Cabot taught me that while choosing freedom, others often suffer. The people that love you and rely on you may worry about your safety, your choices, and miss your physical presence.
The art of balance is the ability to choose freedom and to walk through the discomfort of knowing that others are suffering on some level as a result of that choice. To be able to set yourself free and live with the understanding that we can’t always make others happy with our choices. Not always an easy path
I am battling with myself and my choices today. On every level of my being I want to stay in Africa and continue the journey of discovery. My sense of responsibility and desire to take care of and be with family, friends, and Zoey compel me to return to the states. The desire to be free and the desire to please others are continually at odds with each other. Often the best choice for me may mean pain and discomfort for someone else. That is a tough life lesson to learn, how to navigate through the choice and the consequences.
The only way I know how to solve this is to pray, to surrender, to wait for the direction that will ultimately appear, but only after a lot of angst and internal distress.
I am heading to the ICU today to work with students. There is only one ventilator in the hospital for critically ill patients. Talk about choices! Mine seem miniscule and unimportant compared to the decision of who gets the ventilator to sustain a life.
Sindika has been asking me for months to visit his home village in the mountains north of Mzuzu. Malawians are proud of their home villages and have very strong connections there though they may be living long distances from home . Sindika works in my garden and does my laundry so is a VERY valued person in my life and I have become so fond of him and his endearing nature.
My friend Sara and I drove Saturday morning with Sindika north to Chitimba where we left my car and hired transport to ascend the mountain to Livingstonia, one of the most historical places in Sub-Sahara Africa. David Livingston, the British missionary/explorer, brought religion, healthcare, and community to an incredibly remote but spectacularly beautiful area in Malawi, in the late 1800s.
Willy, a friend and native S African, about 65 years old and crusty as they come, drove us up the zig zag, heavily rutted, rocky, craggy mountain road in his beater of a truck. The journey takes an hour, literally straight up the mountain, and is harrowing and bumpy; no guard rails, fences or safety nets for the hairpin turns overlooking steep cliffs. Many a vehicle has plunged off the road due to careless driving on this dangerous pass.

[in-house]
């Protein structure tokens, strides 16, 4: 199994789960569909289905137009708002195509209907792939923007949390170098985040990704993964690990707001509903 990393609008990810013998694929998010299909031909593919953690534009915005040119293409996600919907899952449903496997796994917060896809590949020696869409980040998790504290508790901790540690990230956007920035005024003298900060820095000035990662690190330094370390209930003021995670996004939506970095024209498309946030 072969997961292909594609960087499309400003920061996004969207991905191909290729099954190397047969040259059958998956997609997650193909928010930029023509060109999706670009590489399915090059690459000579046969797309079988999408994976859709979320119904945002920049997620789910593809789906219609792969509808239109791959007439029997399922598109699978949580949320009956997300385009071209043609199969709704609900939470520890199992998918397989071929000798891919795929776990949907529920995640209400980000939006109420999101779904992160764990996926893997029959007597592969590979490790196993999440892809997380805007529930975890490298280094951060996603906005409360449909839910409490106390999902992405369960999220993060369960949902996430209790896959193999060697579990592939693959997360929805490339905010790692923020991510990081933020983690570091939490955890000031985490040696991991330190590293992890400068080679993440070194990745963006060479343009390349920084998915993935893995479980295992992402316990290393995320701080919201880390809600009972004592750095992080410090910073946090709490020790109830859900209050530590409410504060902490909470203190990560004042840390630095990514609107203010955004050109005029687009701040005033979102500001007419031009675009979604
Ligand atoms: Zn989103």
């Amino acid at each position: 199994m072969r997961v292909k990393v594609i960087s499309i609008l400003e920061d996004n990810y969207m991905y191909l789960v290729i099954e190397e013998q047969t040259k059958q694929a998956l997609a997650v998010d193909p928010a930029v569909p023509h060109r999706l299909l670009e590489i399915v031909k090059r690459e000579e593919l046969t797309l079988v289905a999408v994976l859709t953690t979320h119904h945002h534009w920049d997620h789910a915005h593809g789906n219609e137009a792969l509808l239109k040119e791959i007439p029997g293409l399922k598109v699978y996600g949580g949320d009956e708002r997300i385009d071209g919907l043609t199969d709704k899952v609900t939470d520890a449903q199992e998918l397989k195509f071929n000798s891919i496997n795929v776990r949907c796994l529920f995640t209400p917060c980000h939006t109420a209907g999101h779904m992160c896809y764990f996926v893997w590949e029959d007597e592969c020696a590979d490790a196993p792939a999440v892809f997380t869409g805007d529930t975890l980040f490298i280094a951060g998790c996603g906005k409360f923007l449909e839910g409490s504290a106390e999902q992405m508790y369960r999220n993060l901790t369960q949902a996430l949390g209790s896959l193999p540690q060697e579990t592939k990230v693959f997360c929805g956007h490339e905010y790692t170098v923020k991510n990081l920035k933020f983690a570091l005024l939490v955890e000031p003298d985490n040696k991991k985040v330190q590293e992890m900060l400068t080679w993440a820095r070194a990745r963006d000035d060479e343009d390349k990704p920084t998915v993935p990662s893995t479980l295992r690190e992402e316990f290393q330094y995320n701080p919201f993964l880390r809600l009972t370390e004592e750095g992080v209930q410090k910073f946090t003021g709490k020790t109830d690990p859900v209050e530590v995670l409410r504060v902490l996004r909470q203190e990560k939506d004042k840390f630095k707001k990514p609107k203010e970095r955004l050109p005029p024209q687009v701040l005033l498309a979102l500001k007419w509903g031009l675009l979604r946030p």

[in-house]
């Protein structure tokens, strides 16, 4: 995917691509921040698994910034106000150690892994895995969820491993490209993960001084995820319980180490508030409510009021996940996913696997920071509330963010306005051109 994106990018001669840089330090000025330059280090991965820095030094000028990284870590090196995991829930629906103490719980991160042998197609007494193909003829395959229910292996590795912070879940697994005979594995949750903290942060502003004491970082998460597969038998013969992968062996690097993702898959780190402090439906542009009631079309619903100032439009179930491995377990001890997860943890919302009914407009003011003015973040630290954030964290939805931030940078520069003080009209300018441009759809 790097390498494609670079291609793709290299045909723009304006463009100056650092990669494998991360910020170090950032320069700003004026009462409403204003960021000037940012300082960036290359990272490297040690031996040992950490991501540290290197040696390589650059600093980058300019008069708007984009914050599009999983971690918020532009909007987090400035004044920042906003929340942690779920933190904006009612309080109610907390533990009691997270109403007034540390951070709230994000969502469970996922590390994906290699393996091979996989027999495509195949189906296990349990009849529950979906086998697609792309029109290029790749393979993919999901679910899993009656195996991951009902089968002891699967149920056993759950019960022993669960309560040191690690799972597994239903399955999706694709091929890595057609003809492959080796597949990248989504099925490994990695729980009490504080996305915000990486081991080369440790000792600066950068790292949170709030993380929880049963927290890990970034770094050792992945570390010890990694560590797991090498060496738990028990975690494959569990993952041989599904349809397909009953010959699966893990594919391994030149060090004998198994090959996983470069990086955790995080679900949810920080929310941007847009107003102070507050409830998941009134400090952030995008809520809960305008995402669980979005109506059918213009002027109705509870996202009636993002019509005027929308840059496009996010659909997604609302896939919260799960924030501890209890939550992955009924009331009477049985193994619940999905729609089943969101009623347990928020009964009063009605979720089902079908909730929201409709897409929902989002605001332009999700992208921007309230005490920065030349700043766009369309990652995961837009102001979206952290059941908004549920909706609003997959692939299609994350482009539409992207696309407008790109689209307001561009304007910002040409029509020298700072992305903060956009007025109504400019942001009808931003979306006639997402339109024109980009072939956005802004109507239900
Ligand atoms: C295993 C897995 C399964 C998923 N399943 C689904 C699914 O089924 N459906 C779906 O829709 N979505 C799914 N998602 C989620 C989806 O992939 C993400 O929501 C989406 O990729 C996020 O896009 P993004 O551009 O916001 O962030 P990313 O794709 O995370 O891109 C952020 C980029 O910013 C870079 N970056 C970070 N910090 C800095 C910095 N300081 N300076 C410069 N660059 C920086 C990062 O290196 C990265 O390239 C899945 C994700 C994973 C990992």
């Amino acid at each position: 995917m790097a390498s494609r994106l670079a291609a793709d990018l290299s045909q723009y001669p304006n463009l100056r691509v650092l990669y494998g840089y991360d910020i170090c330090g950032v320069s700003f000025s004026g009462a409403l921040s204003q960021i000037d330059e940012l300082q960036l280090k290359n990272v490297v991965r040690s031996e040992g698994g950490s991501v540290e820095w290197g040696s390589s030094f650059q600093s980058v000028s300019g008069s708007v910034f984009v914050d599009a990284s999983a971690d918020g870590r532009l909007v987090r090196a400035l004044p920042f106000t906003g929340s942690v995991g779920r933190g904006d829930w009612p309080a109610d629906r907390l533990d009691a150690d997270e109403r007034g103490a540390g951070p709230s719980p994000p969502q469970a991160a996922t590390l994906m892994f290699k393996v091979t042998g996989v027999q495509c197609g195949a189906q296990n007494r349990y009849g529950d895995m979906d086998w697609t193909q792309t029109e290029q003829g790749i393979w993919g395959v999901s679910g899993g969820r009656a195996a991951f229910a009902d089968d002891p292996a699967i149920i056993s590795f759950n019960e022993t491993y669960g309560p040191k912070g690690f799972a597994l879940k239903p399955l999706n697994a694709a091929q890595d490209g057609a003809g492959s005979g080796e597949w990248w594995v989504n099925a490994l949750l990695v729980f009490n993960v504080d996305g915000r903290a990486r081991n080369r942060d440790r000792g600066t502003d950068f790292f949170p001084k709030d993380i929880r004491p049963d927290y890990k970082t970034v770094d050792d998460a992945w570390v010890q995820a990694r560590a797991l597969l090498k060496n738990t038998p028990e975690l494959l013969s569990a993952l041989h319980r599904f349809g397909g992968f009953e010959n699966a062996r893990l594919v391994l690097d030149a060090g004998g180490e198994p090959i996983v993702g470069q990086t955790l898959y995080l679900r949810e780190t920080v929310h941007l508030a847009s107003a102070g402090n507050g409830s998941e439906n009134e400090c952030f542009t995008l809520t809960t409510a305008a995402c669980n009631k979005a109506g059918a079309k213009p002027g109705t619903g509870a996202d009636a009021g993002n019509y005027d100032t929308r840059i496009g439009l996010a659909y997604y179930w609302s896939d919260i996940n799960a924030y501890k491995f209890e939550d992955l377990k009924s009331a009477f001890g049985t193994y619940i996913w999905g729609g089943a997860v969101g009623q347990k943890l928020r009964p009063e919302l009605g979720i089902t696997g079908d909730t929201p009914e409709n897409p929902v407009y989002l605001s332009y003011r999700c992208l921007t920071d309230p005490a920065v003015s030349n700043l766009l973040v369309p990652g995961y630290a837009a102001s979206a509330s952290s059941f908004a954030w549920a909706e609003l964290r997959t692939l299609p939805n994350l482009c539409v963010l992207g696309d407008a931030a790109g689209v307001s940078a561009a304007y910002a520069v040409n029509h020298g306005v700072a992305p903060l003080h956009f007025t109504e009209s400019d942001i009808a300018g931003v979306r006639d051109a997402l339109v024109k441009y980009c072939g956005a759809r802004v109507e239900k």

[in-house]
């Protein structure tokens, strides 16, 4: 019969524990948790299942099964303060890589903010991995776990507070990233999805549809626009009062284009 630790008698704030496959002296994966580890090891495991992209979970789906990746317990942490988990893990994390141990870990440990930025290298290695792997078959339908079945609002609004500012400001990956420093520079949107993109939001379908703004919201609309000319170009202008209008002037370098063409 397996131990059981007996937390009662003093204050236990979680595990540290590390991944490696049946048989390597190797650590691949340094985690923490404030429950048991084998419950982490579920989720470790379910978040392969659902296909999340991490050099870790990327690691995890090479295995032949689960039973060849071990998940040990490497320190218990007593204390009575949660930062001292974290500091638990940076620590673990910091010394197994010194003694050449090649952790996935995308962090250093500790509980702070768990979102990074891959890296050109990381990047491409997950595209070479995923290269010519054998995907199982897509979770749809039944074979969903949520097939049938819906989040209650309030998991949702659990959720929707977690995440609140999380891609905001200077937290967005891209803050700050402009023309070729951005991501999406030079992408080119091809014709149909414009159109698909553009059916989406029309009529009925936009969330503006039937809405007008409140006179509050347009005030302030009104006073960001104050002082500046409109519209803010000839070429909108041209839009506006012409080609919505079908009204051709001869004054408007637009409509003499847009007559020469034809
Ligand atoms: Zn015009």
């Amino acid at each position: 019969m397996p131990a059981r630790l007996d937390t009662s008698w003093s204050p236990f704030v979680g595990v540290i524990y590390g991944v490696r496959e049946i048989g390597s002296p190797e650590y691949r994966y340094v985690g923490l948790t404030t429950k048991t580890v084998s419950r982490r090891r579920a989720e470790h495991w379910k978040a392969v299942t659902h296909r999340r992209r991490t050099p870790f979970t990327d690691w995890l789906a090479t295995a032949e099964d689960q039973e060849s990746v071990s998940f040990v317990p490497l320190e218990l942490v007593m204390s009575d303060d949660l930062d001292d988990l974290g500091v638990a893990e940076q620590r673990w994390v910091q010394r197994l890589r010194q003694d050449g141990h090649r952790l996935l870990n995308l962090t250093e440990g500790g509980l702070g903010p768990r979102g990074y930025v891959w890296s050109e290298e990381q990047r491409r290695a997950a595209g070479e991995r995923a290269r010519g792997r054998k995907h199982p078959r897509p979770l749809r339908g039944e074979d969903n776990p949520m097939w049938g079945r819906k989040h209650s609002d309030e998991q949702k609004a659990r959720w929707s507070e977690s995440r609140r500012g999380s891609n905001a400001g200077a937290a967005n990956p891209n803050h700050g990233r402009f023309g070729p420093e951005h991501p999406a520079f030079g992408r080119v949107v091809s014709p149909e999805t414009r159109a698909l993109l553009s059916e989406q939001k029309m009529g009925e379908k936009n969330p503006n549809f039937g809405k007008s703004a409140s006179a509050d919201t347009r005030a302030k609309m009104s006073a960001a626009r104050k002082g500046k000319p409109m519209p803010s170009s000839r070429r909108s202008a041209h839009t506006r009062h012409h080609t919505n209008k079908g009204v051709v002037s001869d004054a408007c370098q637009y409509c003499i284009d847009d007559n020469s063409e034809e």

Willy gave us a complete historical account (an hour of non-stop talking) of David Livingston and the history of the area. We dropped our bags in Lukwe, the lodge we booked for the night, and I journeyed on to Livingstonia with Sindika and Willy. Picture we are miles and miles away from any paved road, up on the top of a mountain, traveling to a remote village, no electricity, running water, stores, shops, anything! Just people, houses, and crops.
Arrival in the village was uneventful, though I was met with the usual stares. Not too many white people venturing this far back into the wilderness. Sindika HAD to show me his primary school (he is now 42) and I suspect that was a silent plea for funds to repair the outrageous condition of the building. The children sit on the cold and broken up concrete floor. There are no light bulbs or window glass. No desks, no chalkboard/whiteboard. The faded, wrinkled lessons taped to the walls looked like they had been there for a year; a very sad and depressing classroom.
We then journeyed further a field in the truck to the village itself. Met by the 3 brothers I was escorted around the village for a tour of the maize bins, the crops, family homes, and cooking areas. The women were busy drying their potatoes, pulverizing the cassava, and drying cassava and maize on huge sheets of plastic. Dogs and chickens were everywhere.
Coffee, bananas, cassava, maize, okra, coffee, and sweet potatoes grow abundantly. Acres and acres of crops surround the village and a small bamboo hut sits atop the neighboring hill with an attendant to chase the monkeys away from the crops. I suggested scarecrows. They had heard of this practice and were amused, but not motivated!
The dramatic finale to the visit was meeting Sindika s father, the bwana, the chief of the whole area. I am guessing he is my age and has been ill. Greetings were exchanged and he held onto my hand for the entire visit, only to release it when I gave him the banana bread I had baked and toted around for 2 hours.
We exchanged pleasantries and I learned a lot about the role of chief: he looks after everyone, he mediates disputes, has people arrested for crimes, is fully in charge of parceling all the land to people who need or request it, is the highest form of government in the village and generally supercedes the police.
Dressed in a suit jacket, cotton button down shirt, brown trousers, and special head cover, he was not the chief I had imagined from the Lion King movie. Hard to believe that in the 21st century one acquires land by visiting with and gaining the respect and trust of the chief. Forget about the agents and the nightmare of 10 page contracts.